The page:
The banks then came up with an idea to minimize the risk to their organizations. After handing out a loan to a customer, they would sell this loan on the financial markets. The bank would give out a loan for, say, $100 at 10% interest to a customer, and then turn around and immediately sell this loan to an investor for, say, $105 who would then over time collect the $110 in interest and repayment on this loan. This way, giving out loans guaranteed profit for the banks. From their perspective, brilliant indeed!
But the banks were not yet done. They came with another brilliant idea which they named “securitization”. Rather than selling individual loans, the banks sliced a loan up into small pieces, packaged various small pieces of different loans together, and then sold these packages of small pieces of various loans. According to mathematics, namely, such debt-packages carried less risk than individual loans. So the banks could charge a higher price for a debt package than for an individual loan. (Of course, this securitization also made it virtually impossible for anyone other than the banks to properly evaluate the risk associated with the debt-package which helped the banks maximize the selling price of the loans even further!)
American banks made billions doing this. So they kept the loans flowing, and household debt in America kept growing.
Although mathematics said that the chance of a mass default on the outstanding loans was essentially zero, in 2007, millions of Americans nevertheless stopped paying interest and repayment. Their debts had become so high compared to their income they simply could not afford it anymore. Once this became know, billions of dollars worth of debt-packages lost all their value. For who would buy the right to receive interest and debt repayment if no-one was paying them? This brought the financial industries of America and Europe who had invested in the debt-packages to the brink of bankruptcy. Some financial institutions lost billions as they had to write down the value of the debt-packages in their possession. Others lost billions as they had promised to pay the buyers should the debt-packages decrease in value. Some lost further billions as they had taken out loans using these debt-packages as collateral. The sudden decrease in the value of the debt-packages triggered an “immediate loan repayment”-clause on these loans, forcing them to scramble for money which they could only find at much higher interest rates. This limited the ability of the big financial institutions to loan out money, while the need in the financial world to borrow money went to an all-time high. In other words, the financial sectors of America and Europe were on the brink of collapsing.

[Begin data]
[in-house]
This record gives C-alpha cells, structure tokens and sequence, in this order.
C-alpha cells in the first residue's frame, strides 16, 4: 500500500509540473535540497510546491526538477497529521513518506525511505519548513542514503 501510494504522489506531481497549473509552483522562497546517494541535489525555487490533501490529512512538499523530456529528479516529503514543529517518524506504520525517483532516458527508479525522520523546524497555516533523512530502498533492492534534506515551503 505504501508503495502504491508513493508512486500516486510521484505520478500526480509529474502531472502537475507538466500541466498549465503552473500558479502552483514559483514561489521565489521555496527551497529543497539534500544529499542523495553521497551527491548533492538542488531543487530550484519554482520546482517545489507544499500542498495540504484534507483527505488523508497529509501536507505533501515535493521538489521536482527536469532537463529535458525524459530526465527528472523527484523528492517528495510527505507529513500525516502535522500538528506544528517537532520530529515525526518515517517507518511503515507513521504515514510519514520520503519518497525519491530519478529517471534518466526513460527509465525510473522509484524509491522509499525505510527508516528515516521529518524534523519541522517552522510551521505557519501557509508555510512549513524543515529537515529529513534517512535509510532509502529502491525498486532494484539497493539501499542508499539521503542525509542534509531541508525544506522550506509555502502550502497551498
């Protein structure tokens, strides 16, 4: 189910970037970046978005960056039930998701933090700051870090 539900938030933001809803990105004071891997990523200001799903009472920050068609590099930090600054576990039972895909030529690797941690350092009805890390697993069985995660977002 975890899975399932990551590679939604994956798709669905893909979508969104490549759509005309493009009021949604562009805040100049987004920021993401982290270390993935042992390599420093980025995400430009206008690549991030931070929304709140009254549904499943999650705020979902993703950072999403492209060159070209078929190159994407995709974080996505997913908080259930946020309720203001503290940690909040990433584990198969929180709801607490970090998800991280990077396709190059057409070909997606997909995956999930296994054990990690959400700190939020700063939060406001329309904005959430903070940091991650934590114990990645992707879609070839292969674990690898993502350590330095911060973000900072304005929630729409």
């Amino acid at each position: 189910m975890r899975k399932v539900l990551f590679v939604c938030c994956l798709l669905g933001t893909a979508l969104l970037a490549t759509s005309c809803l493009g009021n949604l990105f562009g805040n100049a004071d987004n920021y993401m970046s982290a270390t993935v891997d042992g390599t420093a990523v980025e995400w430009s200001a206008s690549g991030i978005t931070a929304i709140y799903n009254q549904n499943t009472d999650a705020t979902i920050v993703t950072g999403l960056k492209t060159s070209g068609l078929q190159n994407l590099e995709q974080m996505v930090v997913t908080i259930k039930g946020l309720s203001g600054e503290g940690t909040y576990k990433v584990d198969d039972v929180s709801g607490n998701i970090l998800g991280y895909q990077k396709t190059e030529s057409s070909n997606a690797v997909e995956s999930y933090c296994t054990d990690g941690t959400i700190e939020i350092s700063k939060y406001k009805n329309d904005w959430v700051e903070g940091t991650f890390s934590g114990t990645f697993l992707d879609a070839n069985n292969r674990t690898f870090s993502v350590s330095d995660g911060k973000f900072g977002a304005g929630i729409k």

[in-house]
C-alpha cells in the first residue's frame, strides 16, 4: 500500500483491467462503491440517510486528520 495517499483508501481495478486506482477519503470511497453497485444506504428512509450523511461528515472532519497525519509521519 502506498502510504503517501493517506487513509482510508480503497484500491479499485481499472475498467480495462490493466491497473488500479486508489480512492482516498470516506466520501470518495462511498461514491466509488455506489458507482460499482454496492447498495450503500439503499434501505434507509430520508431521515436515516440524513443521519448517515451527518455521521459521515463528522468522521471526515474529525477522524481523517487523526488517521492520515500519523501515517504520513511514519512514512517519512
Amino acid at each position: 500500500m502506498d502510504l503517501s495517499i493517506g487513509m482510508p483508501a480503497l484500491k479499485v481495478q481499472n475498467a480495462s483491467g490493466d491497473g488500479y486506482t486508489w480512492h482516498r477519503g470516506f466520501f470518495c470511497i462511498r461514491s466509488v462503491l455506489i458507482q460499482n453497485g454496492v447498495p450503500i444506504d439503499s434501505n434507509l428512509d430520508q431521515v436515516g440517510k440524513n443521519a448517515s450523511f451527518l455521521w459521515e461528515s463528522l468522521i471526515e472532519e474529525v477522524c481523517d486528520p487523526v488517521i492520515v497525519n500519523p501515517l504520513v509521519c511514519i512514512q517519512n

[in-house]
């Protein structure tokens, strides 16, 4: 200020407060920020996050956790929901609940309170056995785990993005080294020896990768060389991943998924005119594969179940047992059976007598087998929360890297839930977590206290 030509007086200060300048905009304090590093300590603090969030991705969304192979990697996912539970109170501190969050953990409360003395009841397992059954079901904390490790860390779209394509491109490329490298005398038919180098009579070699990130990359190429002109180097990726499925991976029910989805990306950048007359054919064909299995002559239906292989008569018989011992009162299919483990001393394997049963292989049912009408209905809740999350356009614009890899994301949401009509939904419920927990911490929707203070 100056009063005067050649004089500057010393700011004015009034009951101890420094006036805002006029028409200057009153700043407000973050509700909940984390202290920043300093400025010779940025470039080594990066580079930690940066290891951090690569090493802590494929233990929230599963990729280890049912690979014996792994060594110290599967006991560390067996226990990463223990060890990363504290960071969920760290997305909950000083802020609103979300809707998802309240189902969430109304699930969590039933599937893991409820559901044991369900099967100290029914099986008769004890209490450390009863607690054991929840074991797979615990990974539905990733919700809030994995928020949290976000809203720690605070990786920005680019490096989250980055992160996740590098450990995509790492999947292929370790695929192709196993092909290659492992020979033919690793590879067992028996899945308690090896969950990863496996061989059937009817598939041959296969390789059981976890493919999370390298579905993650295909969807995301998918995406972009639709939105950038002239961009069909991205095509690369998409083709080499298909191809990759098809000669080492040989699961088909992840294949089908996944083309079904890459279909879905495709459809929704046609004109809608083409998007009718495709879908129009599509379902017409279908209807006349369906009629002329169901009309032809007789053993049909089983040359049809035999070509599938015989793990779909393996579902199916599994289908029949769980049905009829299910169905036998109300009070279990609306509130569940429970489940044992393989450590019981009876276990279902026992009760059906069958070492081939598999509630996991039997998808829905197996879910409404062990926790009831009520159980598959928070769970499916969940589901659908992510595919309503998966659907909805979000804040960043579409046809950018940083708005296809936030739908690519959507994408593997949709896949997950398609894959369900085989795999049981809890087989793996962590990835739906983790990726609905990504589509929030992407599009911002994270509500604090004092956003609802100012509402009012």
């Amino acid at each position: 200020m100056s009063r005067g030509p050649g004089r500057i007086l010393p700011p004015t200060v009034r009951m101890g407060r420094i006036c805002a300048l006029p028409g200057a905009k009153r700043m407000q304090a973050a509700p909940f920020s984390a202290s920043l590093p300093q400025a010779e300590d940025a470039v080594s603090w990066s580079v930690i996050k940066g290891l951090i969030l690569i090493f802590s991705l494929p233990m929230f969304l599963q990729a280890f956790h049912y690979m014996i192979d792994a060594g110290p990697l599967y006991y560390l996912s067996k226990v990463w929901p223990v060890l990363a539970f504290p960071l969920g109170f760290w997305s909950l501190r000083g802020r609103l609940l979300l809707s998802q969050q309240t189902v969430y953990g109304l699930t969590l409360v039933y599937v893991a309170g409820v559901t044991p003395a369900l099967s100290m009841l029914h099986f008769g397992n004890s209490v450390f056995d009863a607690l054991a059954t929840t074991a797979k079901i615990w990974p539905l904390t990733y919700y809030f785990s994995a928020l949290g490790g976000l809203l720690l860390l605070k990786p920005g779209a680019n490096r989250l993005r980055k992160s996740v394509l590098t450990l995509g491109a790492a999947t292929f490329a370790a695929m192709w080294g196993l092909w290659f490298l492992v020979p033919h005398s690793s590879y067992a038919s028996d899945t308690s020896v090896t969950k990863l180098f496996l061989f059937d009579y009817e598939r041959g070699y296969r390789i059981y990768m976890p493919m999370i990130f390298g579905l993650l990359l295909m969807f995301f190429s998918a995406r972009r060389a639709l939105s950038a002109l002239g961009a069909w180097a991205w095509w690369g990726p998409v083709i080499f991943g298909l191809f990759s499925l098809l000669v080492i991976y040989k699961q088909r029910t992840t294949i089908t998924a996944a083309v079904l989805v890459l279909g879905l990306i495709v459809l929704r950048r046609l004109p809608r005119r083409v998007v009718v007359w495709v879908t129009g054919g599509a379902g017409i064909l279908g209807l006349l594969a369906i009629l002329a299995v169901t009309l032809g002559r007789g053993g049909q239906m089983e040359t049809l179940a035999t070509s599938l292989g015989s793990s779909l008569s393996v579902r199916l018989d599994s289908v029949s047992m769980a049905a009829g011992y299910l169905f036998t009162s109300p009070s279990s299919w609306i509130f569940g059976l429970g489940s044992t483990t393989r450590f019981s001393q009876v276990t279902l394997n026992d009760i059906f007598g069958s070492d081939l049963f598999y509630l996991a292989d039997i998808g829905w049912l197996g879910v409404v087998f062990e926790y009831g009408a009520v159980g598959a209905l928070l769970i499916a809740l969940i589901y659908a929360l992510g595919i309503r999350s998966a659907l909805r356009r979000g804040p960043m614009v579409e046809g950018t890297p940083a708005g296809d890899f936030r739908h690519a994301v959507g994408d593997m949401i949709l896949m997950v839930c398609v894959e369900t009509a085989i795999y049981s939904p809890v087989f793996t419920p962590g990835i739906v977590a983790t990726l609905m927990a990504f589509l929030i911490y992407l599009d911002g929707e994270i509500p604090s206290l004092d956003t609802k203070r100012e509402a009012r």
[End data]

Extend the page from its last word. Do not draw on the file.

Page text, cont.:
So the governments of America and Europe intervened. They borrowed large sums of money from their central banks to help their financial institutions meet their obligations. In addition, the central banks of America and Europe made loans available to the financial sector at ultra low interest rates. This removed from the financial sector the existential problem caused by unsustainable household debt.
Bank of America
Royal Bank of Scotland
State Street Corp.
JP Morgan Chase
Hypo Real Estate
Belgium / Netherlands
This is an overview of the amounts borrowed by the world’s main financial institutions from the American central bank, the Federal Reserve, at the height of the crisis. It is an indication of the need for money in the world financial sector at that moment. (See Bloomberg, “Wall Street Aristocracy Got $1.2 Trillion in Secret Loans”, www.bloomberg.com/news/2011-08-21/wall-street-aristocracy-got-1-2-trillion-in-fed-s-secret-loans.html.)
Understanding the credit crisis of 2007 to 2008 in light of the philosophical underpinnings of the capitalist economic system makes clear that this crisis was an internal one. The capitalist economic system got close to collapse not because of some external force such as a natural disaster or an invasion of aliens bent on taking over the world, but because all the participants in the system followed what they thought was their own self-interest. It was the outcome of the natural workings of the systems.
It is a proof, therefore, that the ideas on which this system is build—the idea that the human mind can correctly determine man’s interests, and the idea that the individual pursuit of self-interest will benefit society—are incorrect. The further fact that crises like the credit crisis of 2007 to 2008 happen again and again in the capitalist economic system—the Great Depression of the 1930s, the Latin American Debt crisis of the 1980s, and the Asian Tiger crisis of the 1990s all resulted from a similar chain of events—is therefore a proof that this system is unfit to organize the economic life of man. The errors in the foundation of the capitalist economic system simply have too big of a consequence.